Aviation Branch Maintenance / By CW5 Michael D. Cavaco: Over the last three to four years the Aviation Enterprise has made some impressive strides in increasing unit readiness.
This success is due to several efforts, most importantly is the aviation leader and maintainers planning and execution of maintenance actions. This is just the beginning; I’d assess we are on the twenty yard line… our own twenty yard line. We can and must continue to drive down the field.
Soldiers assigned to Company D, 1st Battalion, 3rd Aviation Regiment (Attack Reconnaissance) conduct 500 hours phase maintenance on an AH-64 Apache helicopter at Katterbach Army Airfield, Germany, June 28, 2019./ U.S. ARMY PHOTO BY CHARLES ROSEMOND
The United States Army Aviation and Missile Command (AMCOM) and other enterprise partners have drastically reduced the Not Mission Capable Supply (NMCS) rates across the enterprise. We selected those must-have items for any unit in combat, and with the help of our original equipment manufacturer (OEM) partners and their sub-vendors, increased our throughput on those key items. As a result, NMCS rates over the last year have averaged approximately two to three percent per month, well within standard. These efforts will continue, but it won’t solve the bigger problem.
Army senior leaders understand the importance of the Aviation branch within large scale combat operations (LSCO). As such, they have started asking hard questions about how to raise the bar as high as 80 – 85 percent to Fully Mission Capable (FMC) rates. For the last 12 months, our 3 tactical rotary wing aircraft (AH-64, UH-60 and CH-47) have averaged 72/75/78 percent FMC (discounting the AH-64 main rotor strap pack re-design and fielding or Apache readiness would be much higher over the same period). So, we are close. With the right focus and effort, we can push the ball farther down the field.
As mentioned above, we have made great strides in reducing NMCS across Army aviation. With NMCS rates at historical lows, we must shift fires to attack Non Mission Capable Maintenance (NMCM). That’s a momentous task, with NMCM rates averaging in the high-teens to low-twenties each month. But as one senior Army leader likes to say, “Don’t try to solve world hunger… attack one problem at a time.” By improving two or three key problems, we can likely gain at least 5 percent readiness every month, putting us over the 80 percent mark, and striving for 85 percent. The two areas we must attack at the outset of the “War on M-time” are scheduled maintenance and leader engagement, or process and people.
How we maintain our rotary wing fleet has changed remarkably little over the last 40 years, yet our missions are more complex, our environment more demanding, and our operating tempo higher than ever. We cannot continue to maintain our aircraft with status quo processes and expect a different outcome. Simply saying “work harder” isn’t always a valid technique. What has changed over the last 40 years is the amount of maintenance and airworthiness data we’ve accumulated – all of it useless if we don’t put it to work for us. Conversely, this mountain of data is priceless if we focus it toward completely revamping our scheduled maintenance programs to ensure we are performing the right maintenance at the right time.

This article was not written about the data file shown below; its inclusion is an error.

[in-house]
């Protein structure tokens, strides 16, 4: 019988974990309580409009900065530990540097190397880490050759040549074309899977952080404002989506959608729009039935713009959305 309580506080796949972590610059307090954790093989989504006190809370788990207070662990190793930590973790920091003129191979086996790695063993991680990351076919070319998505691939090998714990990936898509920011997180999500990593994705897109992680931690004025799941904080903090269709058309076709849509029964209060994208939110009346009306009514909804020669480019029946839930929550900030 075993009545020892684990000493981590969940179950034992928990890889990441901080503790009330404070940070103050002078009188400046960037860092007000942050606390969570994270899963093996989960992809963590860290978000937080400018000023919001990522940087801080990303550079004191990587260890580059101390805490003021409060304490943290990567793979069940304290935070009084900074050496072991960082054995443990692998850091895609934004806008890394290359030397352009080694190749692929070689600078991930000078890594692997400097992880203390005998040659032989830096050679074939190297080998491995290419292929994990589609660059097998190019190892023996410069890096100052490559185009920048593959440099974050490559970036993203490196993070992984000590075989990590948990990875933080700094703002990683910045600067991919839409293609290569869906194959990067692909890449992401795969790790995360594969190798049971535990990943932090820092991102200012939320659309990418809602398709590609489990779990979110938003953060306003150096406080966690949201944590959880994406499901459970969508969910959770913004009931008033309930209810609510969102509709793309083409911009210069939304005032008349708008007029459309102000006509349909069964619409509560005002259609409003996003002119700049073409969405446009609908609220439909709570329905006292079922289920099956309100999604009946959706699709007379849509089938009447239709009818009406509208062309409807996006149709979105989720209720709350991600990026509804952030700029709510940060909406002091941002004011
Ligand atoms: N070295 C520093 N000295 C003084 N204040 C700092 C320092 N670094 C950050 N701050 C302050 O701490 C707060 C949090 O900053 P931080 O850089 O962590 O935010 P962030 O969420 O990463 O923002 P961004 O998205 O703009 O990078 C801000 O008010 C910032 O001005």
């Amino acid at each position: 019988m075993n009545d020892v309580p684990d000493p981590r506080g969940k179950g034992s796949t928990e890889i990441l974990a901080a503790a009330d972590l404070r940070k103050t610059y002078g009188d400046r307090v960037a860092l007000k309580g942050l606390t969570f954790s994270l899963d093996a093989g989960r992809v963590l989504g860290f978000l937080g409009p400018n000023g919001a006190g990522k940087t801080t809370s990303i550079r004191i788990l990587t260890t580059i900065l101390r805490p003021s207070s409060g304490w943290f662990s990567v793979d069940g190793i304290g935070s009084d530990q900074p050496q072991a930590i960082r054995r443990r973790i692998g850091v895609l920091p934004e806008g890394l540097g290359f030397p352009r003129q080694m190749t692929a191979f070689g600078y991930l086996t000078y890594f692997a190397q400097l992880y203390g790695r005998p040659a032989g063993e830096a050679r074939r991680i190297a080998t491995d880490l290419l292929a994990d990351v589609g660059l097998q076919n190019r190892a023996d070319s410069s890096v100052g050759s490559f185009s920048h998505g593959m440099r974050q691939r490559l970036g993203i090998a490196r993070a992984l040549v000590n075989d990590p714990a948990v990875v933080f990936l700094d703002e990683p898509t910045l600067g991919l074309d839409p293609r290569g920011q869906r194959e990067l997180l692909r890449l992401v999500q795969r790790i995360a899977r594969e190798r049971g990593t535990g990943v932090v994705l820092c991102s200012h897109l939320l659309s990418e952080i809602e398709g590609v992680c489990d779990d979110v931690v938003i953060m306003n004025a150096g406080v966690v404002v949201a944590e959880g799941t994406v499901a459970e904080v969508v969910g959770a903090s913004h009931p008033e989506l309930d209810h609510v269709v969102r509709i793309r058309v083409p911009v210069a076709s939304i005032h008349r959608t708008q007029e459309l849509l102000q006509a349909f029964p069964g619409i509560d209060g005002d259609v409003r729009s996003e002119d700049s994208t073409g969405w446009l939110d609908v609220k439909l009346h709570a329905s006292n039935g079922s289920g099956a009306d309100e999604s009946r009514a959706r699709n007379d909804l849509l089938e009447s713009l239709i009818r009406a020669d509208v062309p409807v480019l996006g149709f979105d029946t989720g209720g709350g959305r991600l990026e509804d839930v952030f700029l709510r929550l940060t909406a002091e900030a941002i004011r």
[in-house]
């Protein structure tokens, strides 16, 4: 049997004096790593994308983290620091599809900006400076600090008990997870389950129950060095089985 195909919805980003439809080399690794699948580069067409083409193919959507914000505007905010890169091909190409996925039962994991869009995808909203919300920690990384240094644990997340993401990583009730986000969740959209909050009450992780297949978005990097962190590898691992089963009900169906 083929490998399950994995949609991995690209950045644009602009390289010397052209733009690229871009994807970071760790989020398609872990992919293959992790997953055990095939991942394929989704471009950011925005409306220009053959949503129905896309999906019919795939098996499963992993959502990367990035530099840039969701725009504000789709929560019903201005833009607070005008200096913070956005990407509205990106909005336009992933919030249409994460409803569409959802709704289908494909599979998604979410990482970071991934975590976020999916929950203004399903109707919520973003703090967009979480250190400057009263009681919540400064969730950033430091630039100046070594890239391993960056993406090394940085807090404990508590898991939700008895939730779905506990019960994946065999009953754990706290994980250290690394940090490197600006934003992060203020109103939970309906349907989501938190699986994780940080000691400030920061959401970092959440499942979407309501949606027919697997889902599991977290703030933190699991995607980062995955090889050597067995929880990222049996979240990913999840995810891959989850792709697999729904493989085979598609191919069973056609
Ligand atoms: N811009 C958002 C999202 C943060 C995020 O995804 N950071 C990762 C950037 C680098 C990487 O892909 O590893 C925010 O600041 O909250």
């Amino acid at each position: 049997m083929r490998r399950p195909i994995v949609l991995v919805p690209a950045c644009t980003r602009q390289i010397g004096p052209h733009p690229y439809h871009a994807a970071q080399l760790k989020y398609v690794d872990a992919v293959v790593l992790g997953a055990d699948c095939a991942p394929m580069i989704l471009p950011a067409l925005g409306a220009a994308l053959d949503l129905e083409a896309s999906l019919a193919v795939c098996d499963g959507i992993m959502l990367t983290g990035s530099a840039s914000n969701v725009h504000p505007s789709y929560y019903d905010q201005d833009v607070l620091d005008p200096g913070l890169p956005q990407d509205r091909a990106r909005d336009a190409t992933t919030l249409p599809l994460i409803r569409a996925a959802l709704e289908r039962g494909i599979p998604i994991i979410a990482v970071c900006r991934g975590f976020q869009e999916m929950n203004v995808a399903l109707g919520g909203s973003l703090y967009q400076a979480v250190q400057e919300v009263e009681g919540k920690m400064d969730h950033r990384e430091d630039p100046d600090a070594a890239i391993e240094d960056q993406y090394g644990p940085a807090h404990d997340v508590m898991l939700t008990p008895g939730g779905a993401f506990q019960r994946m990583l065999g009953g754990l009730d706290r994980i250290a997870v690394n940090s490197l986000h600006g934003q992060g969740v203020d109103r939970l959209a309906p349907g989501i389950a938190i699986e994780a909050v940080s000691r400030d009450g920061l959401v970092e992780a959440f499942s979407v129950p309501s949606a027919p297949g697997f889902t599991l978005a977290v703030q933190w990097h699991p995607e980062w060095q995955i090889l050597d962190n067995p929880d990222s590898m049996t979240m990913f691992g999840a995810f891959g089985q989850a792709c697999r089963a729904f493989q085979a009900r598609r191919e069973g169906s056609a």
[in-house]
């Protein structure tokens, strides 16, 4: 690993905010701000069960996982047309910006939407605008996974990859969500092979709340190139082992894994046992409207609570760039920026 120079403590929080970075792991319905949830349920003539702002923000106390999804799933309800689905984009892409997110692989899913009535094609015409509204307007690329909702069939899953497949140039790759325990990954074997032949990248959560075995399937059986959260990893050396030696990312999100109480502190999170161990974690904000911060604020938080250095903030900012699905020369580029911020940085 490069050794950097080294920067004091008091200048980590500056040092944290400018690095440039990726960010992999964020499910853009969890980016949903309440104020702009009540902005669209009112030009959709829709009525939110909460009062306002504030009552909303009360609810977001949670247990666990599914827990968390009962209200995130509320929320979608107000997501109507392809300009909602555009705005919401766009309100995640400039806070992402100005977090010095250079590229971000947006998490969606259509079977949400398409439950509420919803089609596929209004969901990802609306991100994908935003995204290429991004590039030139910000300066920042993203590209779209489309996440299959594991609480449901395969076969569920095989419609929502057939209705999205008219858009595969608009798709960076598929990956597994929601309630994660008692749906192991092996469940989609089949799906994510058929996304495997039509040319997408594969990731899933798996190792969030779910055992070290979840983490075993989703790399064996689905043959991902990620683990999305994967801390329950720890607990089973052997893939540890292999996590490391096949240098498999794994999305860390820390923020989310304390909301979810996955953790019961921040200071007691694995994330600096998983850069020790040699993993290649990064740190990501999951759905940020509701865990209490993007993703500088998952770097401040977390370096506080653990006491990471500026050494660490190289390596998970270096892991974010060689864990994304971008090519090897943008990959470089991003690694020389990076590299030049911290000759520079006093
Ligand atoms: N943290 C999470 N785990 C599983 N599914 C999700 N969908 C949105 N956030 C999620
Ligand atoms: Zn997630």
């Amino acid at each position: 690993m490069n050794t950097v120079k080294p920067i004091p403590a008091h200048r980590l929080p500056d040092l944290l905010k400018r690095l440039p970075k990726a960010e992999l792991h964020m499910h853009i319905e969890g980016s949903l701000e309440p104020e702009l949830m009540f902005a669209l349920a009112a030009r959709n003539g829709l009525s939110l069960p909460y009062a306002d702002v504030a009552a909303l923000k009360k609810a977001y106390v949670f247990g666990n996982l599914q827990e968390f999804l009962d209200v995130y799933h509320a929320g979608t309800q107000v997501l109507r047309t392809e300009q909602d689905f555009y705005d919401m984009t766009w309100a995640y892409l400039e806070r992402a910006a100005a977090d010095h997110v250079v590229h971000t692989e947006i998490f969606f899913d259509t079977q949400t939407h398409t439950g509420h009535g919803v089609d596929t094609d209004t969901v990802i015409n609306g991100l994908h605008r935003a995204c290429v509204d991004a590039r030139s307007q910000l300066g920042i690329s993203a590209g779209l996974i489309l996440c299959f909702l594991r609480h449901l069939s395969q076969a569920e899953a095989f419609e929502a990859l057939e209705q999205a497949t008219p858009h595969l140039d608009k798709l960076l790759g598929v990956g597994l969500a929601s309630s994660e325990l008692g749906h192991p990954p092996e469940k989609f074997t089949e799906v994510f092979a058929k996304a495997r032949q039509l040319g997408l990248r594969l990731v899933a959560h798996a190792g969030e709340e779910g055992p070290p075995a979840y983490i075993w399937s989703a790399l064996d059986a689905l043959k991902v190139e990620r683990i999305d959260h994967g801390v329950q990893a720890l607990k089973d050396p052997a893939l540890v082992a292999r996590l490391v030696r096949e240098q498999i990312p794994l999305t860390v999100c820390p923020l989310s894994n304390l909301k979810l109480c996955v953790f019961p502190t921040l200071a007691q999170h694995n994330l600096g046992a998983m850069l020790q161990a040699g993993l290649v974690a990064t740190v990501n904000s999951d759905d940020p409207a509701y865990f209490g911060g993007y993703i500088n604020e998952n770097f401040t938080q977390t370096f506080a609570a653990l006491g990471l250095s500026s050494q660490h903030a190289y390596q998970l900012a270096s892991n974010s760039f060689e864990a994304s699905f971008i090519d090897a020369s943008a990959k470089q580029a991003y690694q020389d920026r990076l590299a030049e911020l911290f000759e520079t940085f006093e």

A great case in point is the CH-47F Maintenance Steering Group, 3rd Specification (MSG-3). This new process has been developed by PEO AVN and PM Cargo, and is a clean sheet approach to identifying scheduled maintenance requirements. It builds on data mined from over 4 million logbook entries and is designed to perform maintenance tasks at the “right time” over the course of 1,920 flight hours instead of the legacy 200/400 hour phase schedule we currently use. We expect this process to yield as much as a 35 perecnt maintenance man hour reduction in the units. This is a huge win and should be the building block for future efforts. Bottom line, we MUST apply a similar methodology to streamlining scheduled maintenance on the AH-64 and UH-60.
At the tactical level, continued leader emphasis is the key. And that emphasis starts with the maintenance warrant officers on the flight line. These are the individuals that know and live with the factors that limit output every day. These limitations differ from unit to unit based on the training tempo and the experience of their personnel. So, they are the ones best suited to set the direction of the maintenance program. Much like AMCOM’s focus on Readiness Drivers, the 3CAB BAMO recently recommended that unit maintenance officers should be focused on key maintenance drivers that offer opportunities for improvements. Pick one problem, develop a plan to improve, train and execute. We must all continue to learn lead and fix our way out of the current state of the branch.
CW5 Michael D. Cavaco is the Aviation Branch Maintenance Officer, U.S. Army Aviation and Missile Command at Redstone Arsenal, AL.